Lewisville ISD continues to enhance its programs that offer emotional support when its students or their families need it most.
Monya Crow, LISD’s director of guidance and counseling, recently updated the Board of Trustees on work done by the Student Health Advisory Council (SHAC) in the 2018-19 school year.
The SHAC, which is composed of members from various feeder patterns with different interests, meets four times a year. Among the topics in 2018-19 was mental health.
Crow said one thing the mental health subcommittee requested of the SHAC was to help diversify its parent education.
“We know that our families are very busy, so while we certainly want to see them face to face, sometimes that’s not feasible,” Crow said.
She said the “Ask An Expert” series is one way to help.
Ask the Expert is a series of videos that provide an opportunity for parents to get their questions answered in a more convenient manner.
Topics include substance abuse, grief, bullying, the transition to middle school and high school, and others.
In-house counselors provide many of the answers, and a school resource officer talks about substance abuse.
Crow said suicide prevention is one of the topics planned for an upcoming segment.
Videos are available on lisd.net.
“Those have been viewed about 40,000 times, so I’d say those have been pretty successful,” Crow said.
The SHAC has also placed an emphasis on suicide prevention.
Crow said the SHAC received feedback from the community, including students, that the high school suicide prevention curriculum was not meeting their needs.
“So we thought what better than to sit down with them and see what they felt would resonate with them and what they felt would meet their needs,” Crow said.
She said in the past the curriculum would feature a narrated PowerPoint but that the delivery of it was often not user friendly. Now the program uses a narrated video that provides information about certain scenarios and with updated content.
Examples include how to cope with stress. The scripts are based on common factors, coping skills and resources people can go to if they need help.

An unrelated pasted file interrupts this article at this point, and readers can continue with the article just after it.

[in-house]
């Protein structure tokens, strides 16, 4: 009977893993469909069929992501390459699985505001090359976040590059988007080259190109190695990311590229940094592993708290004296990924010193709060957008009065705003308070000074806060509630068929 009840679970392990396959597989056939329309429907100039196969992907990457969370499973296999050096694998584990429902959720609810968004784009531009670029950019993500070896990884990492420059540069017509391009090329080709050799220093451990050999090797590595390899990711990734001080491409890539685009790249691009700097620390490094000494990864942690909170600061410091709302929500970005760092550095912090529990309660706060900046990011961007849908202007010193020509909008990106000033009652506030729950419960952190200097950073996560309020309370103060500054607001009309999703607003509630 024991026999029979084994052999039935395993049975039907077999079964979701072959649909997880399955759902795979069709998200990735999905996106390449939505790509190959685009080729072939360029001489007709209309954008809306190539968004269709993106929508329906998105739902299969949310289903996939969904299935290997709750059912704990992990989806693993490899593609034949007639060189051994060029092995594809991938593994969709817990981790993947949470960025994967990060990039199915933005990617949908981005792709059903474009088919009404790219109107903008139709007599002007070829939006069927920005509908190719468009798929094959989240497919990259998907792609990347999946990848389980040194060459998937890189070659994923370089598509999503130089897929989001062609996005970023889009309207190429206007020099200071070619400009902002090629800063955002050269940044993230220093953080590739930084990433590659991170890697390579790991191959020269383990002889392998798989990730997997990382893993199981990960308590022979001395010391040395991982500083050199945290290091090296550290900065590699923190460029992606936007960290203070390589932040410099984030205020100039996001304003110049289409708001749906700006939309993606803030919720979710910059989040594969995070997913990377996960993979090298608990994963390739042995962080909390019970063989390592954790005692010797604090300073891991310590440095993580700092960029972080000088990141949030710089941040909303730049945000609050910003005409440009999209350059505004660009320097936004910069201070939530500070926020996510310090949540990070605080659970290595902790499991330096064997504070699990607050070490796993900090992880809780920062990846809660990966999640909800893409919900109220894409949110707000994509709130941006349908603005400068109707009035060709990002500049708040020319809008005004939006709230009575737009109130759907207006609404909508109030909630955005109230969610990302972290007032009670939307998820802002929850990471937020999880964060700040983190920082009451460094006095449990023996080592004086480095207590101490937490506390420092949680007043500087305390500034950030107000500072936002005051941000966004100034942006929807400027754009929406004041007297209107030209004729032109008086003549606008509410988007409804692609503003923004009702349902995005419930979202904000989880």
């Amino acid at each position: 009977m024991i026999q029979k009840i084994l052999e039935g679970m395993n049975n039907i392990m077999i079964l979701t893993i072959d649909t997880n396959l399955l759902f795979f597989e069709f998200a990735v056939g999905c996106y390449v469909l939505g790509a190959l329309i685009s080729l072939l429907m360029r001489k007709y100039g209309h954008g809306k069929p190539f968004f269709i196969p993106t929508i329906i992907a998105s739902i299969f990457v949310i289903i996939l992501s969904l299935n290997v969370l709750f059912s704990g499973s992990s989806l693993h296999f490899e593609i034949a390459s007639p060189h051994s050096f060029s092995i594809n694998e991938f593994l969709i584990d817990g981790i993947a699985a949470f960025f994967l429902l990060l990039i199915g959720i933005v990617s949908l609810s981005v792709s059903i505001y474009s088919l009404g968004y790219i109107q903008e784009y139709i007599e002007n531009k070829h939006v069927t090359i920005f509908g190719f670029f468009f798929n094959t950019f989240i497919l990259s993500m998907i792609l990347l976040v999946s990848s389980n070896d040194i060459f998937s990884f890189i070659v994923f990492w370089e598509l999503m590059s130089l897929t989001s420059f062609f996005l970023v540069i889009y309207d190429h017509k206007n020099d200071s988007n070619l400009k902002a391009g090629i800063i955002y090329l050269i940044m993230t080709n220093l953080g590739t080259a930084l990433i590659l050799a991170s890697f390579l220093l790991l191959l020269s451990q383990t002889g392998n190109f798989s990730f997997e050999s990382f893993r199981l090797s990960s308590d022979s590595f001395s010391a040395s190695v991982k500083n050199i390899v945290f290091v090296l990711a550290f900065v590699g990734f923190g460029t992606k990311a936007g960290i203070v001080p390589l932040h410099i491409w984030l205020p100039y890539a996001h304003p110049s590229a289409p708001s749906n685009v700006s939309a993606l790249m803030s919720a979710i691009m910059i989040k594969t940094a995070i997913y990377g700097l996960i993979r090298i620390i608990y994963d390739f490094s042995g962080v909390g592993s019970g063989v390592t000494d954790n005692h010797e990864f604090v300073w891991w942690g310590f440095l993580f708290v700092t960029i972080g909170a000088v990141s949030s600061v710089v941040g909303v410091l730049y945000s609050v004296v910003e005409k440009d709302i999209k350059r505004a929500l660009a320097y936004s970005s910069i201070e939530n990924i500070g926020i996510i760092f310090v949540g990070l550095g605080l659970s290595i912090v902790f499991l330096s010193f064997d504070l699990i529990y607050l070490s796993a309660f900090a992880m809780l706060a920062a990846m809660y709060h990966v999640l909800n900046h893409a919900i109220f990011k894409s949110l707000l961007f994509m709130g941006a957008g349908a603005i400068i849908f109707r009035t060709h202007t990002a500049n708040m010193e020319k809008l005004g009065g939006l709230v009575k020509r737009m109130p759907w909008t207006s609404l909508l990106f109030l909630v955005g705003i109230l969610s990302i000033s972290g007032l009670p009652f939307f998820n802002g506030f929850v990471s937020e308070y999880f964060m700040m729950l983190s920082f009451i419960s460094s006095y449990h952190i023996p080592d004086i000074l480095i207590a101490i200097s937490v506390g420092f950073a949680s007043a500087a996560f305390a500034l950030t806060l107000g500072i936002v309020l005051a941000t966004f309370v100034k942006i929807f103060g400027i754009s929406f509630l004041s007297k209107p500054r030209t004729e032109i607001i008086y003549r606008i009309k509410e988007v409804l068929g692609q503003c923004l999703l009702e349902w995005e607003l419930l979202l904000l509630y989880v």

“Each high school campus had a focus group of students so we could figure out how to better do this. And in response we sat down and wrote scripts for them, and we hired some talent that was their age and made them feel like they were being spoken to by people who understood where they were coming from.”
Crow said that launched in the fall and that the feedback has been positive.
Crow said there had also been concerns about delivery consistency with its guidance curriculum. She said in response to that the SHAC launched a pilot for its Second Step program at eight elementary school campuses.
Second Step focuses on socioemotional learning, such as how to identify and express emotions and behavior, how to make friends, handling conflict, all these things that students need to function.
“We have eight campuses delivering this model in the exact same way,” Crow said. “So we’ll be excited to see the data outcomes for that.”
Crow said the SHAC has also focused on increasing its ancillary mental health resources to support existing curricula.
“We’re constantly scouring community resources and state/national resources to make sure we have the most updated information for families,” Crow said.
Crow said counselors consistently keep up with organizations such as National Alliance on Mental Illness (NAMI) and Mental Health America to make sure the district has resources to supplement its existing curriculum and that the programs offered are user friendly.
Other advancements in the program include providing all secondary students with a school badge in the fall with crisis hotline, text line and social media information on the back.
“So our kids have access to something that can support them in a crisis,” Crow said.